NY: Underlying personal injury action; missing discovery causes summary judgment dismissing complain
Facts: In the underlying case, the plaintiff was injured when he tripped and fell over wires and debris while roller skating on a public sidewalk adjacent to a construction site. The plaintiffs retained the defendants to commence a negligence action against the owner of the construction site as well as a contractor who had performed construction work on the site. Both of the plaintiff’s complaints were dismissed on summary judgment and motion to dismiss respectively. The plaintiff then brought action against the defendant to recover damages for legal malpractice, alleging that the defendants were negligent in their handling of the two underlying actions by failing to conduct proper discover that would have enabled them to successfully oppose the summary judgment and motion to dismiss. The defendant claims that the plaintiffs could not have succeeded in the underlying actions because the wires and construction debris over which the plaintiff tripped were open and obvious conditions that were not inherently dangerous. Furthermore, the defendant contends that the plaintiffs could not have succeeded in the underlying actions because they failed to adduce any evidence showing that the landowner of the construction site or its contractor caused or created the alleged dangerous condition.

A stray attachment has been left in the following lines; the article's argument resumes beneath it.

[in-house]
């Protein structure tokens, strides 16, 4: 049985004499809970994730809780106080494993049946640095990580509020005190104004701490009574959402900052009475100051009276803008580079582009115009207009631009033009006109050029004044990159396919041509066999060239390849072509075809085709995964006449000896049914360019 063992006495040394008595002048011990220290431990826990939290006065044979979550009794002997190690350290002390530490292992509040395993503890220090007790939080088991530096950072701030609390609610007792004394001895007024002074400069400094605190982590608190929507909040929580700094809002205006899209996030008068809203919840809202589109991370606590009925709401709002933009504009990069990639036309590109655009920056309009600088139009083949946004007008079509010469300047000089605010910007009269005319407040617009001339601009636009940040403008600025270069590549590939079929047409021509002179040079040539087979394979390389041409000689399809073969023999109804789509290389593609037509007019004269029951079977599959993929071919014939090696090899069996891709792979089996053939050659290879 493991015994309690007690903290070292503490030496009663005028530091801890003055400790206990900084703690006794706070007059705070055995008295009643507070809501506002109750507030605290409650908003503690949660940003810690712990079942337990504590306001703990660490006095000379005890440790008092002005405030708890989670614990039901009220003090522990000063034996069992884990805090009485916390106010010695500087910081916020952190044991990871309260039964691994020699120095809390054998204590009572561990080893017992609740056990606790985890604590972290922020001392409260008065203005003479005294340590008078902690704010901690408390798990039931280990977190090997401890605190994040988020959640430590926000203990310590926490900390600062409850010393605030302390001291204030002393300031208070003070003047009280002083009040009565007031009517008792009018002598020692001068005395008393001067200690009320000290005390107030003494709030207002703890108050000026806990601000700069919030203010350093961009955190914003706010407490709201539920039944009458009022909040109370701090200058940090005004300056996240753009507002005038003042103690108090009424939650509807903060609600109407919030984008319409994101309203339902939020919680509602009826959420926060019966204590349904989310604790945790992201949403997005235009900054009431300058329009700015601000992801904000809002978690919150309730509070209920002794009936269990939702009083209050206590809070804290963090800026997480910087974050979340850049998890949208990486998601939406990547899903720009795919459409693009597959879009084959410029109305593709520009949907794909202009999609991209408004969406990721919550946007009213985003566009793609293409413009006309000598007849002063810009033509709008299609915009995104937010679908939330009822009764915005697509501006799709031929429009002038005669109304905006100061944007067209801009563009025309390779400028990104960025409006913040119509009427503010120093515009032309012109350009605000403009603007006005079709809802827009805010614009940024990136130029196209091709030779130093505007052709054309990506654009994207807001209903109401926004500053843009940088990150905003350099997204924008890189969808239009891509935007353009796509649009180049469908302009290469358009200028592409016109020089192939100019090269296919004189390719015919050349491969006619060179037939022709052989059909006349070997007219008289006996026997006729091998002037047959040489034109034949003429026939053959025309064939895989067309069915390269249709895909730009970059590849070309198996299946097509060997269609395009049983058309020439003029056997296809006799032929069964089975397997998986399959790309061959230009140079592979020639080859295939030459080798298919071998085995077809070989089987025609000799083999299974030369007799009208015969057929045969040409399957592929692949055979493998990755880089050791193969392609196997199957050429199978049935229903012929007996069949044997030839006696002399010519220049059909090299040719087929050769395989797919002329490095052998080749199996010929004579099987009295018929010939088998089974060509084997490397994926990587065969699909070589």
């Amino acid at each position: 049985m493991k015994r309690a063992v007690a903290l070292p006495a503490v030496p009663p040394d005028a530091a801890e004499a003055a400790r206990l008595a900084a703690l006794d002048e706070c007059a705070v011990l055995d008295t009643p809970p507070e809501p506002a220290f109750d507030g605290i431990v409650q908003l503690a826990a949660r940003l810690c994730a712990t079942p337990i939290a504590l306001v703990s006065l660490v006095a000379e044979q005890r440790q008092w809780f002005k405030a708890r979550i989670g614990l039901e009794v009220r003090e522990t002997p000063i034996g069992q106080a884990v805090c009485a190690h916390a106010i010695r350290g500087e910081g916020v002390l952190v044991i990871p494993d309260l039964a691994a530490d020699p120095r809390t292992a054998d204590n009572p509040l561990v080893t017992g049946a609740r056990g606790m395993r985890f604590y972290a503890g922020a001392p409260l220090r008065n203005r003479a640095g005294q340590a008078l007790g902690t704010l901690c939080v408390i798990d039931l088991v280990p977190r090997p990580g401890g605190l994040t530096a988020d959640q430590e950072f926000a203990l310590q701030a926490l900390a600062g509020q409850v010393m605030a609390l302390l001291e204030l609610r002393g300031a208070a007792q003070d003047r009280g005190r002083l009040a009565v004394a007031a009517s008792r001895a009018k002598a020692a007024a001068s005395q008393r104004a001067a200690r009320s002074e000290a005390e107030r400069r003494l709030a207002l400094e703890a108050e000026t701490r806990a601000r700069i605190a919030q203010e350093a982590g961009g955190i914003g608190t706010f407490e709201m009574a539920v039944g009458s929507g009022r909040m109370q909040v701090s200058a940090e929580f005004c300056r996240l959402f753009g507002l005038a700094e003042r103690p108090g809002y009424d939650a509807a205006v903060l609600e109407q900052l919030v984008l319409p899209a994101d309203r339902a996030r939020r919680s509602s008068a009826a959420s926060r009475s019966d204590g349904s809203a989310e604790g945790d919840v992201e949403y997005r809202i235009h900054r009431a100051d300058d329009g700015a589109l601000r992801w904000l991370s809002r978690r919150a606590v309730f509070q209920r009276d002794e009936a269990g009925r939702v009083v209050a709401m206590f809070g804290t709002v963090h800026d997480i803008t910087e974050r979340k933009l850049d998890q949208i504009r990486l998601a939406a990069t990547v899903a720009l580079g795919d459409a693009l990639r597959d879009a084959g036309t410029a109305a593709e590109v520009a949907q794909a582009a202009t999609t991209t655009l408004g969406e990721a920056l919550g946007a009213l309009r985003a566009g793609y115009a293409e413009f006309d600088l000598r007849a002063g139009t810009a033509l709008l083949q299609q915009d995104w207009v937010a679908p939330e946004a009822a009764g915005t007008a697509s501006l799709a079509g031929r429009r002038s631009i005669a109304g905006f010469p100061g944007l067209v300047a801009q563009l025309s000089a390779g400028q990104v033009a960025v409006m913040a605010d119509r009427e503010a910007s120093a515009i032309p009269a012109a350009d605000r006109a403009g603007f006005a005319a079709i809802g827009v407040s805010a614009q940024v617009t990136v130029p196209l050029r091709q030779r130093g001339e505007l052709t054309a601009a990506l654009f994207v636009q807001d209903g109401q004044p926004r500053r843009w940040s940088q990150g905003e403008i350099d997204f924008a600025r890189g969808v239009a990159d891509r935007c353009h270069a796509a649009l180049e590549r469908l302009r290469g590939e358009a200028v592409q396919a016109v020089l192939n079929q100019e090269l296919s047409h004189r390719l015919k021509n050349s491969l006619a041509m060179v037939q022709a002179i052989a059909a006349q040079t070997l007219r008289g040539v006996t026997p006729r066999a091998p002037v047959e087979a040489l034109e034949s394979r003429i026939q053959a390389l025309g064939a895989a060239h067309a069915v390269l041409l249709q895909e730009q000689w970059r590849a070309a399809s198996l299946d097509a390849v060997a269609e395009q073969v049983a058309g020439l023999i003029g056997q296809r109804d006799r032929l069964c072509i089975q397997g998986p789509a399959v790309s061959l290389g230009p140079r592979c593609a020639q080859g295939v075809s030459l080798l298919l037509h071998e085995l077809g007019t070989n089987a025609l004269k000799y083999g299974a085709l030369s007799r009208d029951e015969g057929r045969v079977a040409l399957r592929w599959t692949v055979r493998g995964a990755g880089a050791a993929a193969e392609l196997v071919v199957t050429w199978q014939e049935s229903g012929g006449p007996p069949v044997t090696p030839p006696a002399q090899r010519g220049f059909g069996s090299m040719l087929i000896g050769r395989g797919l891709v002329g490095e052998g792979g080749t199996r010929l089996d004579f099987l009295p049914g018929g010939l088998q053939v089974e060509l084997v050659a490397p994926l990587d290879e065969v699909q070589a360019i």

Issue: Must the defendant in a legal malpractice action establish that their negligence would not have prevented the dismissal of the plaintiffs underlying actions?
Ruling: Yes. The court found that the landowner and its contractor would have had sufficient notice of the dangerous condition and therefore would have been liable for injuries resulting from its failure to correct the danger. As a result, the Court found that the burden was on the defendants in the malpractice action to establish that the missing discovery—which they failed to do, would not have prevented the dismissal of underlying actions.
Lesson: The defendant in a legal malpractice action must establish that “but for” the negligence claimed by the plaintiff, the outcome of the underlying action would not have changed.